You've written a loving memorial to G, Karin. I hope you're not suffering beyond grieving.

Margaret said...

Beautifully written.

Anonymous said...

http://www.youtube.com/watch?v=pY9b6jgbNyc

Miss Janey said...

This is beautiful.

I will never understand people and their inconsistencies as long as I live.

Desiree said...

Oh, fu--in' a.
Loss and waste.

Anonymous said...

http://www.youtube.com/watch?v=EdBym7kv2IM

Pat Tillett said...

sorry to jump in so late. I think this is one of those things that is impossible to figure out, no matter how much we think about it. Still, I'm sorry that it happened and that it's troubling you.

altadenahiker said...

To put a final cap on this: It troubles me that G didn't get the long stretch of life he wanted, that he wanted on his good days. I'm fine; he's dead. That's not meant to be flippant; that's just a fact.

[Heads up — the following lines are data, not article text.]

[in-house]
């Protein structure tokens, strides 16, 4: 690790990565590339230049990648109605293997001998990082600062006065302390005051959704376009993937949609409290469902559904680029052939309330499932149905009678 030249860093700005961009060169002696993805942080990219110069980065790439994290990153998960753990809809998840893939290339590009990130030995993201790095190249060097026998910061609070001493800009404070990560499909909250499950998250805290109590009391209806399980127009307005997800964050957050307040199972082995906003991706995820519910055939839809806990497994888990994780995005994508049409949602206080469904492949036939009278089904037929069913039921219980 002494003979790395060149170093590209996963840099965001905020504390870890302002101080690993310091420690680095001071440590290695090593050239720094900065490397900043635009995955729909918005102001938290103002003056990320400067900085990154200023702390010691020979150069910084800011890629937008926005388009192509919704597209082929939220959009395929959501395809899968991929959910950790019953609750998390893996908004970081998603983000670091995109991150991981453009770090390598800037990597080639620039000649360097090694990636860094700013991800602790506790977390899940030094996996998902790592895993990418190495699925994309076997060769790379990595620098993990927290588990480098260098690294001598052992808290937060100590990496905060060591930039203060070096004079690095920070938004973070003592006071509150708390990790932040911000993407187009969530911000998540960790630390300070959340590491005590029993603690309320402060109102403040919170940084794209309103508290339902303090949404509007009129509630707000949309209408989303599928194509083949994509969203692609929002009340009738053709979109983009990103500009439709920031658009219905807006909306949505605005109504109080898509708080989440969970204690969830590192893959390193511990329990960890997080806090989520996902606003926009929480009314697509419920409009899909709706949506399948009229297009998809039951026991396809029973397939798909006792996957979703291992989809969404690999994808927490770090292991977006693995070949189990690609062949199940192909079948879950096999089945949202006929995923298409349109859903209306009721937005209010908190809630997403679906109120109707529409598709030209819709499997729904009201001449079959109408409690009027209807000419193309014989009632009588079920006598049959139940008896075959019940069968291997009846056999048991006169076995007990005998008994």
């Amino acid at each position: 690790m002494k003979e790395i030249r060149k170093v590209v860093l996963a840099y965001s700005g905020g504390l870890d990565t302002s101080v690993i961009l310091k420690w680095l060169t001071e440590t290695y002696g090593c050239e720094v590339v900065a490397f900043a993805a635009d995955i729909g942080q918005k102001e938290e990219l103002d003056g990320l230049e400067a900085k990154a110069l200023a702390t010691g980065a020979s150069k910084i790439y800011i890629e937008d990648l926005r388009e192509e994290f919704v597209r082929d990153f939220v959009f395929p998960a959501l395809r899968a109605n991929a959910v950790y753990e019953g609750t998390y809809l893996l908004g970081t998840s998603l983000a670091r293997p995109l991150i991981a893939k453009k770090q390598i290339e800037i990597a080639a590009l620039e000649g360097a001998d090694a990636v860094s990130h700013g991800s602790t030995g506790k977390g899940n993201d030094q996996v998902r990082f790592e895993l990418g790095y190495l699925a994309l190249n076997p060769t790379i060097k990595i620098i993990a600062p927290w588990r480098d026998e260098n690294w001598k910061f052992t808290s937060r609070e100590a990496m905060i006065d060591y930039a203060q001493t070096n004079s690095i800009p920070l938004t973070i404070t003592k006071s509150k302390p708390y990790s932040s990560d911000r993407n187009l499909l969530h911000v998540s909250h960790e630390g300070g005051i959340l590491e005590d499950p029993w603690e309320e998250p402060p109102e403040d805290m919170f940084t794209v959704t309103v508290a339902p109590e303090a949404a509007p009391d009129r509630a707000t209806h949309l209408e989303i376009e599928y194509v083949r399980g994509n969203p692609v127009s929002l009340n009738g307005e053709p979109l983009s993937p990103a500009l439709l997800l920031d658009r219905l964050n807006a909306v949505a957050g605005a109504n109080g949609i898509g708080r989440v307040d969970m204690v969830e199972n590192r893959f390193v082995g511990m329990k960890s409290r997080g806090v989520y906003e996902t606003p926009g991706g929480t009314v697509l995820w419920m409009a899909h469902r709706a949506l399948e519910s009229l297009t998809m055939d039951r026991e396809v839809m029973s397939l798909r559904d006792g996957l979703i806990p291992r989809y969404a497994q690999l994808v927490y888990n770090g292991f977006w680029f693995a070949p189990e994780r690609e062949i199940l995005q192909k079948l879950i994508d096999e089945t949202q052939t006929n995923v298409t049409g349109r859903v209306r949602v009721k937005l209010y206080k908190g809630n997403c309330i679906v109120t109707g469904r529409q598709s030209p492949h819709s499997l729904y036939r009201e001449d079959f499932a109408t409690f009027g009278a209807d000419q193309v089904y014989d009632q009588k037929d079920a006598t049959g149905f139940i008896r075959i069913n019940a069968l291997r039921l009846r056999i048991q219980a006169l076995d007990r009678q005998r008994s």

TheChieftess said...

I'm so sorry Karin...a very poignant exploration of the feelings left in the aftermath...

My mother's mother chose to end her own life when my mother went away to college, my mother carried the burden of feelings of guilt to the day my mother passed away at 89....

Cafe Pasadena said...

Woman's Best Friend here to tell you I'm not sure about your opening sentence.

Butt, it was an entertaining post of the way you were, nonetheless.

Brenda's Arizona said...

Wow, what a post. And what a collection of comments. As I read this, I thought "ya know, she is okay with this."

But what a road to get us there.